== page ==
We all know that there’s someone out there that we’ve worked with over the years who just does the dumbest things when it comes to maintaining safety on site. Fortunately, most people across the industry have some intellect when it comes to safe work practices, but there’s been a few who just do dumb stuff.
In a recent article we published on a near miss involving a hydraulic accumulator on a Western Australian mine site workshop, a number of our readers commented that they’ve seen the mistake made many times before, yet the individual involved failed to recognise the risk and endangered his own life and that of his work mates.
That got AMSJ thinking about the dumbest things people have done at mine sites that have endangered safety of themselves and others over the years. Over the next couple of months, we’ll share a few of these stories to highlight that despite our focus on zero harm and rigorous mining safety systems, sometimes systems break down and things can go horribly wrong.
Dumb thing people do at mines #1 – Smoking in an underground coal mine
Back in April 2012, an underground coal mine worker at the North Goonyella mine decided it was worth the risk to light up a durrie underground endangering the lives of his work mates. He could have blown up the mine if the cigarette had ignited combustible gases and coal dust.
According to reports, he was found with contraband material (cigarettes and lighter) and there was evidence he had lit one up underground. Of course he was dismissed instantly and escorted from the mine.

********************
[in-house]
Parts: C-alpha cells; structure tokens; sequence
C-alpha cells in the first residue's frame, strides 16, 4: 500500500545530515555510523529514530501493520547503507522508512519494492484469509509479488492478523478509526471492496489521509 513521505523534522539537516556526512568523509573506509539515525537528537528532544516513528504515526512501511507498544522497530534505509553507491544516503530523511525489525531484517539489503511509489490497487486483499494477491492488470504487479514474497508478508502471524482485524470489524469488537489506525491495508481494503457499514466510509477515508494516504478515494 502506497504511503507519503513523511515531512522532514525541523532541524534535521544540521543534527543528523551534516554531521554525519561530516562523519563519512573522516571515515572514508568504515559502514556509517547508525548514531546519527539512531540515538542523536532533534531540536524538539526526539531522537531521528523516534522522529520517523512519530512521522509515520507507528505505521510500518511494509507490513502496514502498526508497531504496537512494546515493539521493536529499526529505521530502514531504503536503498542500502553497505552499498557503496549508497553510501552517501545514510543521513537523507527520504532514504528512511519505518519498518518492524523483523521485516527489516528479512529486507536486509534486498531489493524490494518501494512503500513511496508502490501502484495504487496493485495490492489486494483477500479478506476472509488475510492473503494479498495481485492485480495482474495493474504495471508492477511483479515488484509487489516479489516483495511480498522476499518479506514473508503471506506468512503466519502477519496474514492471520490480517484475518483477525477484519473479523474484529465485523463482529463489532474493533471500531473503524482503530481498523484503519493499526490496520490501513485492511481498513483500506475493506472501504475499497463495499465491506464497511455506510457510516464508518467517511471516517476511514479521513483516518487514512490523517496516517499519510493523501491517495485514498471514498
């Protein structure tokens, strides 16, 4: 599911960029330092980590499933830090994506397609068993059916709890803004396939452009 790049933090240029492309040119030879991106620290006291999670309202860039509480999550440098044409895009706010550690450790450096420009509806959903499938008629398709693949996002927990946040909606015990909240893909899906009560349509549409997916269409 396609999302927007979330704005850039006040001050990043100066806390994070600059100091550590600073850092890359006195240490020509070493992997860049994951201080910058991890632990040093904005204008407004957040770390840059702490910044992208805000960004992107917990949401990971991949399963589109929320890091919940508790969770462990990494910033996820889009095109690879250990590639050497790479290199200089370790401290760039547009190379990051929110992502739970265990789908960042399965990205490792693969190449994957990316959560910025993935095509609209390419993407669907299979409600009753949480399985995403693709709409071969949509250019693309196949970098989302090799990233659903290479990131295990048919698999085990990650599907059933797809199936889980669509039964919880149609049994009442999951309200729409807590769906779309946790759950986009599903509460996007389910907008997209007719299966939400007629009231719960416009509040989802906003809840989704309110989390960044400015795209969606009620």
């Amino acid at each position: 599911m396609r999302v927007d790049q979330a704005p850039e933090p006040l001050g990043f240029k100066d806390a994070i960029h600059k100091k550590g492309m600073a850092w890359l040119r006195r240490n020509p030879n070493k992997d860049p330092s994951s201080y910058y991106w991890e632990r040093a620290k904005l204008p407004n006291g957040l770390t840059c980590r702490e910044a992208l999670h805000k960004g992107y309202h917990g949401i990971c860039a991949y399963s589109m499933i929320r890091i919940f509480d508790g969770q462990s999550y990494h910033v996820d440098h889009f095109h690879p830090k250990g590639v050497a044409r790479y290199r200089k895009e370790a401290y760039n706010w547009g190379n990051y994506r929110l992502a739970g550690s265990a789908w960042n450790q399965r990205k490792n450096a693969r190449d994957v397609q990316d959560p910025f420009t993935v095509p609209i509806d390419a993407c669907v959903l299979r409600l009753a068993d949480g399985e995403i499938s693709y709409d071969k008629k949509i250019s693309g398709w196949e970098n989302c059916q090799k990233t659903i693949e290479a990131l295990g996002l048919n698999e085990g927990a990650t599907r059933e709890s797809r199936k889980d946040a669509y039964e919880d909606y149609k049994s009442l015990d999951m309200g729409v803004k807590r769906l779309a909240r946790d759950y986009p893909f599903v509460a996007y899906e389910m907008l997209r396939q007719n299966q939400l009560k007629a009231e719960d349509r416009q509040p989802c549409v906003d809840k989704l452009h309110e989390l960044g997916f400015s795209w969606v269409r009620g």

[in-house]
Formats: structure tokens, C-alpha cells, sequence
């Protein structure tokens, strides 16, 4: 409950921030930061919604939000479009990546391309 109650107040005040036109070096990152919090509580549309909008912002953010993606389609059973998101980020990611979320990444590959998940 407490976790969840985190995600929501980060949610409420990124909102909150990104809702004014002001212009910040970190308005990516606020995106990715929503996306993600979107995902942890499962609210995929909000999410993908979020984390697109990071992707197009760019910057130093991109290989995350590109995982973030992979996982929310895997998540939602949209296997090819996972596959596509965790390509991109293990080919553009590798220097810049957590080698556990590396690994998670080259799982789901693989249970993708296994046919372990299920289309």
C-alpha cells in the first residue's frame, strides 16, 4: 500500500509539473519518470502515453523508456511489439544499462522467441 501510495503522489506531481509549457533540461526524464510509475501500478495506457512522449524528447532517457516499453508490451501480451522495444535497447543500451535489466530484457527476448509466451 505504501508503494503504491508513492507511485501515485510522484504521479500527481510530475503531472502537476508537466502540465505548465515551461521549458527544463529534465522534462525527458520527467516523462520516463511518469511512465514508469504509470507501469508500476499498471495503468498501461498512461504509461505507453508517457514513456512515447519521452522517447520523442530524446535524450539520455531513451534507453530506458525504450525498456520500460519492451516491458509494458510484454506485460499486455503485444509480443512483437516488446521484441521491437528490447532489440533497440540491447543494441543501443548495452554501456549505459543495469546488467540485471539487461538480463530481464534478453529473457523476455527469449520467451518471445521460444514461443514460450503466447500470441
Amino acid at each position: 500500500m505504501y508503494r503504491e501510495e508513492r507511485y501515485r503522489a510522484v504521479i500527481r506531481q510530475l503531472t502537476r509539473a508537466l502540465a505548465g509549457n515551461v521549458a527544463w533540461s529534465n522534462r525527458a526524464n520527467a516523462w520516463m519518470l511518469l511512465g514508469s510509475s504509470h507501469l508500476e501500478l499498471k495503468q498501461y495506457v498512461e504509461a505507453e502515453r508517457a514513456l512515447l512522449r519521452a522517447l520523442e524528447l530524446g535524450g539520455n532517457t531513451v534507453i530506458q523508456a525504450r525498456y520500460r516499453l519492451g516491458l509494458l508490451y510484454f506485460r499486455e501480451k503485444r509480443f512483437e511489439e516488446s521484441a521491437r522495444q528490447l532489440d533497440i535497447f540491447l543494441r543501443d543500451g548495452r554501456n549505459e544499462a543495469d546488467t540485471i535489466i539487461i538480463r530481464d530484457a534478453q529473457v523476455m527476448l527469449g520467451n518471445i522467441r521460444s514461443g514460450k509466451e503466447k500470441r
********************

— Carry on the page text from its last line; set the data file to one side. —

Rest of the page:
A year later, the 24 year old New Zealand born mine worker was fined $11,000 in the Rockhampton Magistrates Court on charges relating to smoking underground. He was prosecuted on two counts brought by Queensland Government Mines Inspectors under Section 34 of the Coal Mining Safety and Health Act 1999.
The individual was found guilty on both counts and ordered to pay costs of $10,841.70 but no conviction was recorded.
It’s not the first time somebody smoked in a coal mine
Think it’s the first time its ever happened? Back in 1992, an explosion occurred in the Southmountain Coal Mine at Norton, Virginia in the USA. Eight miners were killed, and another miner working in an outby area was injured.
The investigation by MSHA investigators concluded that an open flame from a cigarette lighter found on the mine floor was the ignition source. Persons were smoking in the mine, and the operator’s smoking search program was not effective. One cigarette pack containing nine unsmoked cigarettes was found on a victim located at the point of origin, and ten smoked cigarettes were found in his pockets.
This incident, and the next few we will share over the following months, highlights the importance of effective safety & health systems but more importantly, the value of the culture of safety across the industry. It is ok to say “STOP” if you identify someone endangering themselves and others.
If you’ve got a story worth sharing on the dumb things people do at mines, please email us the details (excluding names of individuals involved).
Read more of today’s Mining Safety News